Over and above this, it is the apathy and callousness of society and the political class to the sufferings of the poor that makes us feel sympathetic towards these bangle makers. The poverty-stricken bangle makers also suffer because of the exploitation at tthe he hands of the middlemen and politicians. They do not improve their lot and instead get only beaten up by the police. They are unable to organize themselves. Hence, their life is full of sufferings i.e. physical and emotional.

Q2. “For the children, it is wrapped in wonder, for the elders, it is a means of survival.” What kind of life do the rag-pickers of Seemapuri lead? Answer in about 120-150 words.                      [All India 2017]

Ans. Seemapuri is a settlement of ragpickers. It is a place on the outskirts of Delhi. Those who live here are squatters who came from Bangladesh in 1971. They live here without an identity and permits. They do have ration cards that enable them to vote and buy grain. Food is more important for them than their identity. Children grow up to become partners in survival. And survival in Seemapuri means rag-picking. Through the years it has acquired the ‘proportions of a fine art’. An army of barefoot children appears in the morning with their plastic bags on their shoulders. They disappear by noon. Garbage has a different meaning for children. For them, it is wrapped in `wonder’. They may find a rupee even a ten rupee note or a silver coin. There is always hope of finding more. But Seemapuri is a hell. Ragpickers live in structures of mud. They have roofs of tin and tarpaulin. There is no sewage, drainage or running water. It is unimaginable that it is a part of Delhi.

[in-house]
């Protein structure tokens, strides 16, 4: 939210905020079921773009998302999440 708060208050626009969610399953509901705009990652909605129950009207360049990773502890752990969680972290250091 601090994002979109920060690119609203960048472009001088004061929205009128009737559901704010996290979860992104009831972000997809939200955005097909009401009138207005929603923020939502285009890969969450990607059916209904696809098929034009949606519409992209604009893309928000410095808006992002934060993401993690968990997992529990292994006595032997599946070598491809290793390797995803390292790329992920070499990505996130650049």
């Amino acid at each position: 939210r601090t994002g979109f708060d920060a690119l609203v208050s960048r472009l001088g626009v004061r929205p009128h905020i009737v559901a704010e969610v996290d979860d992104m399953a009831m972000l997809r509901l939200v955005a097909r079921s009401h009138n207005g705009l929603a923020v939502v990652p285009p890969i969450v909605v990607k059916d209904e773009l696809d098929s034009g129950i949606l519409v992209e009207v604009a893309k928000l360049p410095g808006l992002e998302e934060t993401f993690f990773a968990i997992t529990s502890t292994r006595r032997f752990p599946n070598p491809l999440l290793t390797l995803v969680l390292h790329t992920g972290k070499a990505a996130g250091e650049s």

3. ‘Grinding poverty and traditions condemn the children of ragpickers or bangle makers to a life of exploitation. Such children are deprived of all opportunities in life. Mukesh, who opts out of the existing profession of his forefathers by resolving to start a new job of a motor mechanic symbolises the modern youth. What lesson do we learn from Mukesh’s example?             

Ans.No doubt grinding poverty and tradition have condemned the children of ragpickers and bangle makers to a life of exploitation. The ragpickers’ children have accepted their fate to be barefoot as their tradition. Similarly, bangle makers persist with bangle making, saying it is their karma. Their spirits due to constant suppression and servitude make them incapable of raising their voices against injustice and exploitation.